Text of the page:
Do you want to keep the country under boil? asks SC on plea to rename places named after ‘invaders’
BJP leader Ashwini Kumar Upadhyay claimed that renaming of such places is necessary because Hindus have become minority there.
The Supreme Court on Monday dismissed a petition seeking the renaming of all cities and historical places which have been named after “barbaric foreign invaders”, reported Bar and Bench.
The plea filed by the Bharatiya Janata Party leader Ashwini Kumar Upadhyay had sought forming a renaming commission to find out the original names of ancient historical cultural religious places, which are currently named after Muslim rulers.
The petition had also sought the Archaeological Survey of India to be directed to prepare a list of such names under the citizens’ right to know of the Constitution.
Upadhyay claimed that renaming of such structures is necessary because Hindus have become minority in many historical places.
“Why history should start only after Ghazni-Ghori?” the BJP leader asked, reported Live Law. “What is Aurangzeb’s relationship with India?”
Upadhyay also said that Constitutional protections should not be given to foreign invaders, reported Bar and Bench.
A bench of Justices KM Joseph and BV Nagarathna rejected the plea while describing it as against secular principles of the Constitution.
“You are relooking at the past selectively,” the top court said. “India is today a secular country. Your fingers being pointed at a particular community, termed barbaric. Do you want to keep the country under boil.”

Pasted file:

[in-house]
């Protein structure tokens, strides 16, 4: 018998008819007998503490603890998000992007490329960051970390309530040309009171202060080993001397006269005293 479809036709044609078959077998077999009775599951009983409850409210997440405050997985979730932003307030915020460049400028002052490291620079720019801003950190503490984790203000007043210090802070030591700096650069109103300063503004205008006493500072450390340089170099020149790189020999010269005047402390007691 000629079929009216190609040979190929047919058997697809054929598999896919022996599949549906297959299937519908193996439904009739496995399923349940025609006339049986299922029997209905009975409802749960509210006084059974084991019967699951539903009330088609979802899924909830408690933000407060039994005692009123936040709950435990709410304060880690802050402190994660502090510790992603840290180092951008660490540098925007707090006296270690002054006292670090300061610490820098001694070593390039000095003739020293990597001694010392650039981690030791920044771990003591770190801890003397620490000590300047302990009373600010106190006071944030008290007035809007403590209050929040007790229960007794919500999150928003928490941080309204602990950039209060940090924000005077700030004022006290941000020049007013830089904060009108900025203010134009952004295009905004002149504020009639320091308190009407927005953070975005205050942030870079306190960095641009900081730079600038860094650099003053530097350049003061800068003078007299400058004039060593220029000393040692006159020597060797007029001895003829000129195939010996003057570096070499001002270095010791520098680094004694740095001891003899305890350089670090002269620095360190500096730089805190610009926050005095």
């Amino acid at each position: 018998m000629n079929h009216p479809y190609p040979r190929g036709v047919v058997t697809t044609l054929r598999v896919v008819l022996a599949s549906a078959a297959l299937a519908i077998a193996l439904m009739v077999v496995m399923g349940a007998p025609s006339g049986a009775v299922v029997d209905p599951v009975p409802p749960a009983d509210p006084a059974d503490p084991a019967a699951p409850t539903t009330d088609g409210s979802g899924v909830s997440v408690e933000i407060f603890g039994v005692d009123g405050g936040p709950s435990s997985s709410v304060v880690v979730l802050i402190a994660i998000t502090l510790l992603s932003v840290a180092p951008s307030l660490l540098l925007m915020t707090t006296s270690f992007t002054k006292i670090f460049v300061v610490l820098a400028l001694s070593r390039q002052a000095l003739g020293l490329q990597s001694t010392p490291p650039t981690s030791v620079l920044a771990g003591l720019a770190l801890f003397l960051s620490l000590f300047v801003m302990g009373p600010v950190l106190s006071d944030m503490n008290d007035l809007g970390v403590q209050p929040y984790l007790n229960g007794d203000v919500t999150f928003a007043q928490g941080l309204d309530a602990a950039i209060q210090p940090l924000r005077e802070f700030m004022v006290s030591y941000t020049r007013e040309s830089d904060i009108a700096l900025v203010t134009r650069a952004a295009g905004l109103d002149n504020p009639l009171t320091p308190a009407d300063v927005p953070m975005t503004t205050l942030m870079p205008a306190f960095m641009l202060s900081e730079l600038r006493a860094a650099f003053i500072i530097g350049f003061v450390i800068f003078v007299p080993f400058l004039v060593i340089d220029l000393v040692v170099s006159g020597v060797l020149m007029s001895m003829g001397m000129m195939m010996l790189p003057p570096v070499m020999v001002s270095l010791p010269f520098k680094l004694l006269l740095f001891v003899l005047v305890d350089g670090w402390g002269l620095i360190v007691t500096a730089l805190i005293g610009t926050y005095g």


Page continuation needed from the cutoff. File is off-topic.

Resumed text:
The Supreme Court added that the India’s history cannot change by renaming certain historical sites or cities.
“Can we rewrite history and say they did not invade?” the Supreme Court said. “That is a fact of history can you wish it away. Yes we have been ruled by foreign invaders. We have been invaded several times and history has taken its part. What are you trying to achieve? Have we not heard other problems in our country.”
The court added: “The history of any nation cannot haunt the present and future generations of a nation to the point that succeeding generations become prisoners of the past. The golden principle of fraternity is of the greatest importance and rightfully finds its place in the Preamble of the Constitution. It means that harmony alone will lead to togetherness of the country.”
The court had made the observations after it stopped Upadhyay from withdrawing the petition. “Let us not break society with such kinds of petitions, please have the country in mind, not any religion,” Nagarathna told Upadhyay.
She added: “Hinduism is a way of life, because of that India has assimilated everybody. Because of that we are able to live together. Divide and rule policy of British brought about schism in our society. Let us not bring that back. Do not drag a religion into this.”
The judges also noted that under Article 32 of the Constitution, the court is tasked with enforcing fundamental rights. “India is wedded to the rule of law, secularism, constitutionalism, of which Article 14 stands out as guaranteeing both equality and fairness in state actions,” the bench said.”
Notably, the BJP government in states and the Centre have renamed cities and other historical sites that were named after Muslim rulers or had a connection with the Islamic culture. Last month, the Mughal Gardens inside the Rashtrapati Bhavan were renamed as Amrit Udyan.
In May, the Delhi unit of the BJP had asked the New Delhi Municipal Council to change the names of five roads – Tughlaq Road, Akbar Road, Aurangzeb Lane, Humayun Road, Shahjahan Road and Babar Lane – that bear the “symbol of slavery of the Mughal era” in the national capital.
The name of Allahabad was changed to Prayagraj by the Adityanath-led government in 2018.